News ID: 110688
Published: 0304 GMT February 01, 2015

New technology cutting hospital time for premature babies

New technology cutting hospital time for premature babies

Every year, one out of every nine babies in the US is born premature and can spend weeks in the neonatal intensive care unit (NICU). Now new technology is helping preemies grow faster, and sending them home sooner.

The Pea Pod is a medical device designed to measure the body composition of premature infants. The baby is placed in a heated chamber that looks like a small MRI machine for approximately three minutes. Using a special air displacement method, the machine senses change in pressure and can determine the percentage of body weight that is fat and the percentage that is lean body mass. With this information health care workers can then personalize the baby’s nutritional supplements to help with appropriate weight gain, Fox News reported.

The staff at the Cedars-Sinai Neonatal Intensive Care Unit, part of the Maxine Dunitz Children’s Health Center in Los Angeles, Calif. started using the Pea Pod technology earlier this year. There are only several in use around the country and throughout the world.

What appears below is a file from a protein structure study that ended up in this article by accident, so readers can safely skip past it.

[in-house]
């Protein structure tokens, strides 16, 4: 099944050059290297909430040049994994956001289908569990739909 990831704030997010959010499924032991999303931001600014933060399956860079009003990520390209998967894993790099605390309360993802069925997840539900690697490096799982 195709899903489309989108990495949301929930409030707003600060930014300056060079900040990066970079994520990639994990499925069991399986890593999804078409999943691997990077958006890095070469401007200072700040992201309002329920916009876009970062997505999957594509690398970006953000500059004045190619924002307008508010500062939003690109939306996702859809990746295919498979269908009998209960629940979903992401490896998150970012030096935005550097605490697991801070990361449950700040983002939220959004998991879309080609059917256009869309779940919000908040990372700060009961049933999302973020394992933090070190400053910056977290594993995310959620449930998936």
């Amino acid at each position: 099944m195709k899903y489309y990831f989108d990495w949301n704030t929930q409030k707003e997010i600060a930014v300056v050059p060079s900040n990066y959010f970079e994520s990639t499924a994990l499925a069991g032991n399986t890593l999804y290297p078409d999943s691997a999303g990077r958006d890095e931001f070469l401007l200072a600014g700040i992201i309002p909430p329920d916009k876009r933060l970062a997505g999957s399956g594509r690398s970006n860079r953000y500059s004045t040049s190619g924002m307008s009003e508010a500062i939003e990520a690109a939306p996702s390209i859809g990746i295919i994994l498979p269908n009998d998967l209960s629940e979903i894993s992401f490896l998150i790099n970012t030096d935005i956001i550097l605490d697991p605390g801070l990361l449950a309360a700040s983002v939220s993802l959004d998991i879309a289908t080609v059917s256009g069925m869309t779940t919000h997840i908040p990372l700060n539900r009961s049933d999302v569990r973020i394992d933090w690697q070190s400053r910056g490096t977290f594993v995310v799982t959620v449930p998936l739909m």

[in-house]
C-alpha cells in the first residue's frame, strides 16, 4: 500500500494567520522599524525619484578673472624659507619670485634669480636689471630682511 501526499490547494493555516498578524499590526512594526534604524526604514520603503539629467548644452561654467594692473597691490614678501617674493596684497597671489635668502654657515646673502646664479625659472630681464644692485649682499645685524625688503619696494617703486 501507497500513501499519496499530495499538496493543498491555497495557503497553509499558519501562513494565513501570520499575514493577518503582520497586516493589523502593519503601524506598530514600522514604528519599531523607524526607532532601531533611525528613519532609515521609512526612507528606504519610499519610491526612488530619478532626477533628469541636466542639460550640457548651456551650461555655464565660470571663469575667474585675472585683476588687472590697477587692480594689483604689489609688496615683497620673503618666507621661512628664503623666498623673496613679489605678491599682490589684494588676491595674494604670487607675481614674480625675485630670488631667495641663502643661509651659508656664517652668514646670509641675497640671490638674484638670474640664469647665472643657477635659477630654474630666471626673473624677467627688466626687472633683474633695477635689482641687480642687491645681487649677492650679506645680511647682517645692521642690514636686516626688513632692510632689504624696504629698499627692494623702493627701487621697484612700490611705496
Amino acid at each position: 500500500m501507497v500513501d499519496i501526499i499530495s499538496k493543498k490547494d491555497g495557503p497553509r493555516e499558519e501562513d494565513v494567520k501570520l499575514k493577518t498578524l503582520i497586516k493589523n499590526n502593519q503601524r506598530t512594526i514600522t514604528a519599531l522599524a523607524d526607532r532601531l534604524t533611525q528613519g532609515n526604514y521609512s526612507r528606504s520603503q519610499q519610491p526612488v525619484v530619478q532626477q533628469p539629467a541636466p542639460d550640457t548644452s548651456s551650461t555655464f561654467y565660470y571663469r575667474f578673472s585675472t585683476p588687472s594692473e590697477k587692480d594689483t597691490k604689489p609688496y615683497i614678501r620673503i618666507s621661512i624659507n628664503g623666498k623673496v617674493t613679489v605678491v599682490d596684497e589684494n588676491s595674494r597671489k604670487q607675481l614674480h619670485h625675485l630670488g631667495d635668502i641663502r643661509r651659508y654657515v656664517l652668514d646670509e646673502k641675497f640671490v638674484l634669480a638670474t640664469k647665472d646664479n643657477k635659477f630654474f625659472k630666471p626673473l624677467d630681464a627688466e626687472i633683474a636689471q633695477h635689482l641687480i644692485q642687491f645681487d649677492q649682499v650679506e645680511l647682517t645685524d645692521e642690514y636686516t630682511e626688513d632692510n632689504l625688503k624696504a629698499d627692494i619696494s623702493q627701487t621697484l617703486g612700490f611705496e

Ellen Mack has been a neonatal clinical nurse specialist at Cedars-Sinai for over 17 years, and told she expects use of the new technology to improve the already good results they produce from current feeding protocols and add additional reassurance for parents.

Patients are eligible if they were born weighing less than three pounds, five ounces, if they were small for their gestational age at birth, or if they must rely on IVs to provide the majority of their nutritional needs for longer than two weeks. The Pea Pod is used on eligible patients once a week.

The technology helps determine how closely the body fat percentage of a specific patient compares to what is normally seen in a healthy term newborn.  If the percentage is close, within two standard deviations, then NICU staff stay on track with the kind of supplements they are using and continue to monitor the patient’s overall weight gain.


Resource: Fox News
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